Photography by Matthew Noel
Houma, Louisiana, is a smallish town of 33,000 residents nestled among the bayous of South Louisiana. Its location is easy to recognize on a map – smack in the middle of the peninsula that flares off the bottom of the state. It is home to a plethora of Louisiana type cuisine, to the music the Southern state is known for and to alligators and swamp tours. It is also the home of a beer drinker’s oasis: Spigots Brew Pub, a quality Cajun restaurant with a formidable brewery attached to it.
Spigots started as a beer venture, but restaurant manager and brew master Jacob Aucoin will assure you the food doesn’t take a backseat to the suds.
“We don’t focus on one type of food. We don’t fry everything,” Aucoin said. “We got a cider glazed pork chop and on weekends a porterhouse with a huge crab right on top of it. When it hits the plate and goes in your mouth, you can’t believe what you’re eating.”
Opened this spring, Spigots is a labor of love more than seven years in the making. Aucoin found he had a hand for beer while working in an oil field as a pressure pump mechanic. It’s back-breaking labor that keeps workers away from home for weeks at a time. By chance, Aucoin made a friend who had dabbled in home brewing. It captivated Aucoin, who went right home and started extract brewing on his stove top.
“It’s pretty simple, I mean, it’s all extracts and syrups,” he said. “But I’m the type of guy who wants to learn as much as I can when I get into something, so after my third extract batch, I moved to all grain batches. You make everything from scratch, but you have more control over how it turns out.”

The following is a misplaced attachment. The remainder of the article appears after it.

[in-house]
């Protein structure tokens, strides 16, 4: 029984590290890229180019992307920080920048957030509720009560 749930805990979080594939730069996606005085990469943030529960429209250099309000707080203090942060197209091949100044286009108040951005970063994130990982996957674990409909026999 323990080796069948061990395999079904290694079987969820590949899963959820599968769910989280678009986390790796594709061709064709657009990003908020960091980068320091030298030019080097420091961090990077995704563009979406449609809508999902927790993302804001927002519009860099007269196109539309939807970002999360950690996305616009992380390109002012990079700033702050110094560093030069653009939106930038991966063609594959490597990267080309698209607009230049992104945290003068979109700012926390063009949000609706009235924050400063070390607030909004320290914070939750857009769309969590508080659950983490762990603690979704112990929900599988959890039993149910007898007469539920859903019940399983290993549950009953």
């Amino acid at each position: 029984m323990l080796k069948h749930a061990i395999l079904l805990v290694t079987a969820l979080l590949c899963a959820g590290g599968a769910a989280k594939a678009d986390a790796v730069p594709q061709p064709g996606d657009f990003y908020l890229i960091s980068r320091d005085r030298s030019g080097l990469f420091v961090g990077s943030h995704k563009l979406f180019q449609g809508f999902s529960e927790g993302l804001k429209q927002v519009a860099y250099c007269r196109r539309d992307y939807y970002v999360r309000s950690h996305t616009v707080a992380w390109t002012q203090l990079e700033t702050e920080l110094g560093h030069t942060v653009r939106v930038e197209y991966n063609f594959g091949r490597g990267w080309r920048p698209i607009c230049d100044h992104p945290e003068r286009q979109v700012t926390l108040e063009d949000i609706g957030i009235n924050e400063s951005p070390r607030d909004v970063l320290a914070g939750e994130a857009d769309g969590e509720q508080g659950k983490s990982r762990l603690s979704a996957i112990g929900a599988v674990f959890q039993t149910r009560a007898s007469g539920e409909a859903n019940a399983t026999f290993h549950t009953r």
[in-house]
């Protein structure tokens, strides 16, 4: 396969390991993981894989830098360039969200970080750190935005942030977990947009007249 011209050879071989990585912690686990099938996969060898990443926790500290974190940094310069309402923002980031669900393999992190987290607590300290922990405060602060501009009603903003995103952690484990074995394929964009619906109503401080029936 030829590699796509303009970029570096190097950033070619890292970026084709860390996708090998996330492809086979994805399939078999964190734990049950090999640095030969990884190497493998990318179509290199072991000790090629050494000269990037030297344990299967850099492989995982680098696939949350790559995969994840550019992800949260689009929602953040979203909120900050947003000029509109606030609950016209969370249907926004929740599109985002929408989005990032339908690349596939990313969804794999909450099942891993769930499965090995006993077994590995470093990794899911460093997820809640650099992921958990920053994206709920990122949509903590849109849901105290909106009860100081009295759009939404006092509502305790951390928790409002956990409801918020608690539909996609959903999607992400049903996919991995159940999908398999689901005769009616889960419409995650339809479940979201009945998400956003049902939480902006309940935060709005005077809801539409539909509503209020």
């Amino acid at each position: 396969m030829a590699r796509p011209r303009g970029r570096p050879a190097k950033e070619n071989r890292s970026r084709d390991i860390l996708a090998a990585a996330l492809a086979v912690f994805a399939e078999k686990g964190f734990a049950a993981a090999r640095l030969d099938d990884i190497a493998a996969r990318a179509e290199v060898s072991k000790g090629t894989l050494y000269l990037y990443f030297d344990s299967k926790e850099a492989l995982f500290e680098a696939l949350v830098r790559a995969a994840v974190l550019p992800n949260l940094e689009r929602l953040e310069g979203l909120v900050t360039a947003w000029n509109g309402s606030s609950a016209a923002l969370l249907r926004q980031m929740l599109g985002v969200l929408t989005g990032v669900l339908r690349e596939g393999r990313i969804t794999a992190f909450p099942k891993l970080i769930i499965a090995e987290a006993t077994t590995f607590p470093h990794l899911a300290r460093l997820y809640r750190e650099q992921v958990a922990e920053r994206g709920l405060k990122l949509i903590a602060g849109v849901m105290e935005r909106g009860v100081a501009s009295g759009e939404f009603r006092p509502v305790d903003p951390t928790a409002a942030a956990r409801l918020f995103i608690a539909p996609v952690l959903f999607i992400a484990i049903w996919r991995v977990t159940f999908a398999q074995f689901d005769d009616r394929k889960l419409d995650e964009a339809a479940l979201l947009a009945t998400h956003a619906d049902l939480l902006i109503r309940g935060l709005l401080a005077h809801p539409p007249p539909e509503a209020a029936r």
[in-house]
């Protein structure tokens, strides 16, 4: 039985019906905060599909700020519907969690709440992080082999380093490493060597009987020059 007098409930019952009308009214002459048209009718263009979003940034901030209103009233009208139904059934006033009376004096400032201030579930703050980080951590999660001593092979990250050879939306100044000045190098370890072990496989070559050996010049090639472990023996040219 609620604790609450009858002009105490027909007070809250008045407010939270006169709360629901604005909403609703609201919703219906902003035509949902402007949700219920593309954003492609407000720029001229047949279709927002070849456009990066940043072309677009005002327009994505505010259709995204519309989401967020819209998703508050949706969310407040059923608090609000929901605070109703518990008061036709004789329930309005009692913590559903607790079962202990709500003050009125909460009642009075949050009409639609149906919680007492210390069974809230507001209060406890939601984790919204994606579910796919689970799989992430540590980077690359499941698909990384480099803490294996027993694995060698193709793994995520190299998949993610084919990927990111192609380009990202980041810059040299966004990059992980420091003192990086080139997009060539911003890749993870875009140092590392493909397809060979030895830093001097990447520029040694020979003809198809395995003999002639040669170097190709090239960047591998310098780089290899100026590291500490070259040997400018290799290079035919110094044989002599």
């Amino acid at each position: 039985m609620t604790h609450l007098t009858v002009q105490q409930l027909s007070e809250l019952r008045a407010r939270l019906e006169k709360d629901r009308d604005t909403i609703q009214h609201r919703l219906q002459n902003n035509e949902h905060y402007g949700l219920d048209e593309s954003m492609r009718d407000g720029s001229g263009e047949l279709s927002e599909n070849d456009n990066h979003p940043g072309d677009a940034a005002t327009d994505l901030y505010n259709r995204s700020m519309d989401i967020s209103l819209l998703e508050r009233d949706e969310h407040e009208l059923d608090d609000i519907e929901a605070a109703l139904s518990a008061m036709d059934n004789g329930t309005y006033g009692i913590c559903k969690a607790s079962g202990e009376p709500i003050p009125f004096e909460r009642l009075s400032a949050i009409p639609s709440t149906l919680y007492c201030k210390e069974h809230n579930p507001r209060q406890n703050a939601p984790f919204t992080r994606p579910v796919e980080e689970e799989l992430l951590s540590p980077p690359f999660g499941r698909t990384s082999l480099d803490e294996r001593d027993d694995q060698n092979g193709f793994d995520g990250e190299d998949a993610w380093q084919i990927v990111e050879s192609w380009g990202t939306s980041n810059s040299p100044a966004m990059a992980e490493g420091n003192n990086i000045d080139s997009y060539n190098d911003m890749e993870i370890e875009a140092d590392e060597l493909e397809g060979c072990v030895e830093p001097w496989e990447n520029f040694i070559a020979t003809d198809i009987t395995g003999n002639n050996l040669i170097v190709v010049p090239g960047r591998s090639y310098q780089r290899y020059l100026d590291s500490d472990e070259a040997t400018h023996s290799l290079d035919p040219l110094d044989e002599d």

Another friend ended up introducing Aucoin to investor Richard Gonsoulin in 2011. Gonsoulin, Aucoin said, is somewhat of an aficionado who’s traveled far and wide tasting the best brews the world has to offer. In the late '90s, Gonsoulin came into a five-barrel brewing system from LaForche Brewing Co. in Thibodaux, Louisiana. The equipment had been sitting in Gonsoulin’s shed for a decade and some change, gathering dust.
“I thought, ‘Why would somebody like that want to meet me?’” Aucoin said.
Aucoin had grown tired of missing his family while in the oil field. He figured if he was ever going to roll the dice on something else, it’d be beer. So he rode out to Gonsoulin’s house after work with a couple of friends. Aucoin brought a few beers from each batch he’d made at home.
“One in particular, the oatmeal stout, I knew was special,” Aucoin said. “I guess he kind of liked it, too, because we got to talking about opening a brew pub. I said, ‘I’m your guy.’”
But the work was just beginning. They scouted a location for a year, and when they found it, it took another year to get the permits to renovate, and then renovation itself took two years. Even after they opened, it took some time for the public to understand Spigots and buy into the idea.
“There’s definitely an education that takes place. Some folks come in expecting us to have your standard domestic beers and are kind of annoyed when they find out we only serve our beers,” he said. “But now we have plenty of regulars who come in almost every day. I’ve done the hard work they do, and it don’t pay much. To see them come spend their hard-earned income here is the biggest compliment you can ask for.”
Spigots is both historical and ahead of its time. One part of its building was constructed in the '20s, the other in the '30s. It’s an immaculate experience, with its hand-crafted stained glass windows and cypress top bar. The artwork, photography and color palate are unique but soulfully Cajun. That original oatmeal stout still lives on, on tap and on the menu in the oatmeal porter chicken. Aucoin said more equipment is on the way that will allow Spigots to serve even more styles of beer. Eventually, he hopes to build an off-site brewery and throw some limited edition, specialty brews in the mix.